After a series of polite email exchanges with someone at TPA, who describes him or herself only as “TPA Inbox Manager”, I’ve reached the conclusion that the taxpayers of New South Wales will never find out exactly what Sydney Ferries patronage was in 2016-17. It will only be published at the “top line level” - a total for Sydney Ferries and Newcastle Ferries and will remain forever incompatible with the counts for all previous years. Not only don’t we know what the patronage was precisely, but the historical patronage chart compares apples with pears. Or apples with apples plus grapes.

It could be argued that this is all just pedantry on my part. Who cares if Sydney Ferries’ patronage is 15.5 million or 15.6 million, or if Newcastle ferry numbers are lumped in from July 2016. Near enough is good enough. And anyway, TPA does provide monthly counts of Opal trips by line and fare category, which the BTS did not publish.

Even if I am a pedant, there are more serious concerns about information transparency. I naively welcomed the promise of granular level opal trip information. Rather than rely on a seven day census count, twice a year, we could now expect more accurate Opal tap data over 365 days of the year, with origin-destination pairs.

Well, it has yet to happen. The little snippets made available on the Open Data site is subject to strict privacy controls. The counts of tap ons and offs for individual wharves in 15 minute “bins” are only reported if the value is 18 or more. In practice, the vast majority of wharves have very few 15 minute bins which qualify, so the data is of little analytical value. And the latest counts available are from January 2017, almost a year ago.

I asked a planner at Transport for NSW last year if he was worried about the 20% decline in ferry commuter patronage in the AM peaks (that information used to be available from the BTS published ferry census data). “No,” he replied,“the latest Opal data shows a big turnaround. But it’s information that only TfNSW has access to”.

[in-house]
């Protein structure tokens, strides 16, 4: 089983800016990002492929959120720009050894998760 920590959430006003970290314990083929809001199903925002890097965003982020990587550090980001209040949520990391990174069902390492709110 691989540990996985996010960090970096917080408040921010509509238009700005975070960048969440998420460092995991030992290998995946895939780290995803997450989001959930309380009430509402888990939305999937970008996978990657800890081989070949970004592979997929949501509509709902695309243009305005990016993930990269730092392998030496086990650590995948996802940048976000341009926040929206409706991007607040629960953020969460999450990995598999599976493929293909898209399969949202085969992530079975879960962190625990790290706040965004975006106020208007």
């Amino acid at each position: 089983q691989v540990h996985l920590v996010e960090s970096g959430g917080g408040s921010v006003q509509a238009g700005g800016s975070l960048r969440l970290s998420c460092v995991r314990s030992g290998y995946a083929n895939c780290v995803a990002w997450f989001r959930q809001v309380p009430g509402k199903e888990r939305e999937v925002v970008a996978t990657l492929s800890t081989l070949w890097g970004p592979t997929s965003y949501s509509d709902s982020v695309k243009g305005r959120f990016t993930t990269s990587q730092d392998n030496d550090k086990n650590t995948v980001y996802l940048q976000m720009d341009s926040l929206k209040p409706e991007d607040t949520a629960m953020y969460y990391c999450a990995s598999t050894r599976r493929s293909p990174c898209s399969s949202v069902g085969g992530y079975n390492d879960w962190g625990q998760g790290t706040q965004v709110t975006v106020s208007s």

The news that commuter ferry patronage is growing again was of course very reassuring, although it would be good if the information was published. Then everyone can access detailed patronage data to see for themselves how demand for Sydney Ferries’ services is trending.

I miss the BTS.

[1] Americans call it ridership, which is probably a better word, but I’m Australian so I’ll stick with patronage


  1. There has been growth in the ferries but it's very anemic, only a 1.4% increase October 2016 to October 2017.

    You can find this information on BTS' new home, TfNSW Transport Performance and Analytics. You may be particularly interested in this page, have a play around with it if you need to.


  2. I'm familiar with the page. My point is that the TPA and Open Data sites replaced a lot of valuable information which used to be published by the BTS and can no longer be accessed. In doing this, there has been a loss of transparency. Part of this loss is due to privacy restrictions which I consider excessive.

    This doesn't just affect Sydney Ferries. I believe the rail compendium is no longer produced and the journey to work visualisations may not be updated with the 2016 census data.

    With regard to your point about the October ferry opal trips, month on month comparisons for ferries should be treated with caution because of the very significant impact weather and special events have on ferry patronage. As Sundays are easily the busiest days on ferries, months with five Sundays will generally have higher patronage than four Sunday months.